‘To have what?’ David enquired as soon as the girl was out of hearing.
‘Suspicions,’ said Elizabeth mournfully. ’Spends a good deal of her time at the looking-glass. I think the other girls tell her and then that young Livingstone has been turning her head.’
‘Turning her head!’ he exclaimed.
‘Turning her head,’ she answered. ’He sat here the other day and deliberately told her that he had never seen such a complexion and such lovely hair.’
Elizabeth Brower mocked his accent with a show of contempt that feebly echoed my own emotions.
‘That’s the way o’ city folks, mother,’ said David.
‘It’s a bad way,’ she answered. ’I do not thank he ought to come here. Hope’s a child yet, and we mustn’t let her get notions.’
‘I’ll tell him not t’ come any more,’ said David, as he and Uncle Eb rose to go to their work.’
’I’m ‘fraid she ought not to go away to school for a year yet,’ said Elizabeth, a troubled look in her face.
‘Pshaw, mother! Ye can’t keep her under yer wing alwus,’ said he. ’Well, David, you know she is very young and uncommonly — ’ she hesitated.
‘Han’some,’ said he, ‘we might as well own up if she is our child.’
‘If she goes away,’ continued Elizabeth, ‘some of us ought t’ go with her.’
Then Uncle Eb and David went to their work in the fields and I to my own task That very evening they began to talk of renting the farm and going to town with the children.
I had a stent of cording wood that day and finished it before two o’clock Then I got my pole of mountain ash, made hook and line ready, dug some worms and went fishing. I cared not so much for the fishing as for the solitude of the woods. I had a bit of thing to do. In the thick timber there was a place where Tinkle brook began to hurry and break into murmurs on a pebble bar, as if its feet were tickled. A few more steps and it burst into a peal of laughter that lasted half the year as it tumbled over narrow shelves of rock into a foamy pool. Many a day I had sat fishing for hours at the little fall under a birch tree, among the brakes and moss. No ray of sunlight ever got to the dark water below me — the lair of many a big fish that had yielded to the temptation of my bait. Here I lay in the cool shade while a singular sort of heart sickness came over me. A wild partridge was beating his gong in the near woods all the afternoon. The sound of the water seemed to break in the tree-tops and fall back upon me. I had lain there thinking an hour or more when I caught the jar of approaching footsteps. Looking up I saw Jed Feary coming through the bushes, pole in hand.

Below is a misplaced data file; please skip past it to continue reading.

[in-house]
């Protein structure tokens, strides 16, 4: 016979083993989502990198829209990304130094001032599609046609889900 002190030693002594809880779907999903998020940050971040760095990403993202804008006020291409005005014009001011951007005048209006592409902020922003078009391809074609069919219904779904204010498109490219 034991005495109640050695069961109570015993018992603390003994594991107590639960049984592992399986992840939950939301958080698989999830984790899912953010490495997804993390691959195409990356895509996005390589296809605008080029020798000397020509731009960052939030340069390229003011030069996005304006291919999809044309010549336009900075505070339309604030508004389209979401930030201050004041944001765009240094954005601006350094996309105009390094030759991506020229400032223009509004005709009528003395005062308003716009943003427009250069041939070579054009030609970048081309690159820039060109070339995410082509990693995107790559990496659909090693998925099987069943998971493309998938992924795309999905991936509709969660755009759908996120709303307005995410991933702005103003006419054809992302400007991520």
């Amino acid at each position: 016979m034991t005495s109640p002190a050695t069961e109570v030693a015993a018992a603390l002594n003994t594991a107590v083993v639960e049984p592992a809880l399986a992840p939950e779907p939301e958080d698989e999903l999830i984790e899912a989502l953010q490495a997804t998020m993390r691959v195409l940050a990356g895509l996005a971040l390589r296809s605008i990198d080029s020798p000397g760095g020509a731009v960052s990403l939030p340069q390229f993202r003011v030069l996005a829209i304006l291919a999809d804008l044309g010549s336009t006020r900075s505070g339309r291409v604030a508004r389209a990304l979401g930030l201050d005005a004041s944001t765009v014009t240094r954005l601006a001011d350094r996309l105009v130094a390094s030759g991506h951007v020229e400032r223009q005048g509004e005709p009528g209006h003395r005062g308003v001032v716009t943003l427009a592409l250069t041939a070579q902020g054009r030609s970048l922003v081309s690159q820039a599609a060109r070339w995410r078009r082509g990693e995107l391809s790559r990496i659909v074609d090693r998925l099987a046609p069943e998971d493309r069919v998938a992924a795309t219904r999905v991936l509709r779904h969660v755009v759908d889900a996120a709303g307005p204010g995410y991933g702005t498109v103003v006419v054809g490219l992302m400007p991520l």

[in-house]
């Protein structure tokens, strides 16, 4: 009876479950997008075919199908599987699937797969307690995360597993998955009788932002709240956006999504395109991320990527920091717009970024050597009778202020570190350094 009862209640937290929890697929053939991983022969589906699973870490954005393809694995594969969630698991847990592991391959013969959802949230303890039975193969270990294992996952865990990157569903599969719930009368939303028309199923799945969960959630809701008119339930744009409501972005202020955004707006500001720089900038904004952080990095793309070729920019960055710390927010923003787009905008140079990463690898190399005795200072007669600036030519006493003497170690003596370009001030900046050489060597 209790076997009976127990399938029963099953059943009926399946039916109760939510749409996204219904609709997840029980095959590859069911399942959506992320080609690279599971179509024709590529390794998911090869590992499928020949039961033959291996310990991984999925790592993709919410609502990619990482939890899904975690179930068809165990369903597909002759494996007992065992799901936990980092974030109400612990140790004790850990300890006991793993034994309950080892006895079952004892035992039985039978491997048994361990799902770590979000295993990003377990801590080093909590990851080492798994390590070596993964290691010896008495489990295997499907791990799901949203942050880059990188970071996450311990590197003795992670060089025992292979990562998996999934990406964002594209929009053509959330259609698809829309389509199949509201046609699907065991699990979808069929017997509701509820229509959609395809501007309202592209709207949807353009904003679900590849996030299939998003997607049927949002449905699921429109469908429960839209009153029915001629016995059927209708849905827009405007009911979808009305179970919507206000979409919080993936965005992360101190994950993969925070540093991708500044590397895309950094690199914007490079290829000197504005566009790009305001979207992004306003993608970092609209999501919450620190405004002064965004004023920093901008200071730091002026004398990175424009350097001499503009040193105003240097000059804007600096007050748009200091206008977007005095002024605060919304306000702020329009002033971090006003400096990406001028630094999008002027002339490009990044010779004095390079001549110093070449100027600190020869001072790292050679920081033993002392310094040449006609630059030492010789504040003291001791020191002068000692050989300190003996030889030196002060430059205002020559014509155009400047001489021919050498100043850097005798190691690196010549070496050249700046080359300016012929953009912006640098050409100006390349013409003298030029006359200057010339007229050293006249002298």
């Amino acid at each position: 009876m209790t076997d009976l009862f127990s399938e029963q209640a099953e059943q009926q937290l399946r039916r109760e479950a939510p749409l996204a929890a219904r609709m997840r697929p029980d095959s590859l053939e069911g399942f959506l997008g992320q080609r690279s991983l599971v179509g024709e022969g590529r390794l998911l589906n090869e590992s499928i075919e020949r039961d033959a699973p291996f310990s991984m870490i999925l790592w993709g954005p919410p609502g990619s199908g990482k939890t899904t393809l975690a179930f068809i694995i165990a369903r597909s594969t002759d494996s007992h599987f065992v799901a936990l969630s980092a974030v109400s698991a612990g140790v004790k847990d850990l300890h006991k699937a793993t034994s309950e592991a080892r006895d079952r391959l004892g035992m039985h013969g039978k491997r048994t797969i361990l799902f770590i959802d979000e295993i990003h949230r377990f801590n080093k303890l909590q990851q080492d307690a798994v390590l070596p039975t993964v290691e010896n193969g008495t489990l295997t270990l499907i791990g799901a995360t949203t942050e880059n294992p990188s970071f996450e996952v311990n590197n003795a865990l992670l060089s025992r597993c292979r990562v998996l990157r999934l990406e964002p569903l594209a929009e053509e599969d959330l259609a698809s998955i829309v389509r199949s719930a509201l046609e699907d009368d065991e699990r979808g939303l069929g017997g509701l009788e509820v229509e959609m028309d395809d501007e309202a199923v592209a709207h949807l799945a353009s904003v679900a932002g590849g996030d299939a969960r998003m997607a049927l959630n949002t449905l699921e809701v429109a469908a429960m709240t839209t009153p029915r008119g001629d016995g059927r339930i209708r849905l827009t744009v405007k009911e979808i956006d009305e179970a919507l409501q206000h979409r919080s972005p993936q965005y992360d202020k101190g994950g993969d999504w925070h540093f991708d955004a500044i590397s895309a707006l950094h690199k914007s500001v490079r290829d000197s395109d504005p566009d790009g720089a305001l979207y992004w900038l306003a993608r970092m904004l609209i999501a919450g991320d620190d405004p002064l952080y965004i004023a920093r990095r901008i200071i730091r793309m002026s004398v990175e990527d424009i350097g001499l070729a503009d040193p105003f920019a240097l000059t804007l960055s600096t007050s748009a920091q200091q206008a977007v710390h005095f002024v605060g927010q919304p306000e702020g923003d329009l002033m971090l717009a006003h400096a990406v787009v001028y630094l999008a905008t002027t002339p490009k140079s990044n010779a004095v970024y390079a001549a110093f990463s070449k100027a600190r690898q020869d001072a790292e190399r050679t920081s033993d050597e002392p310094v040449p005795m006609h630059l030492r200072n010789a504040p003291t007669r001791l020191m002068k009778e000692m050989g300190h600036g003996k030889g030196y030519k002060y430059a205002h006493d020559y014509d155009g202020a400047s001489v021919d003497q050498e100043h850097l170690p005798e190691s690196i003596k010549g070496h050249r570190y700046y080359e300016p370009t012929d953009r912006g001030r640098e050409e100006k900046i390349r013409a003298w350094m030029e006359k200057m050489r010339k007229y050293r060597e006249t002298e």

‘Fishin’?’ he asked.
‘Only thinking,’ I answered.
‘Couldn’t be in better business,’ said he as he sat down beside me.
More than once he had been my father confessor and I was glad he had come.
‘In love?’ he asked. ‘No boy ever thinks unless he’s in love.’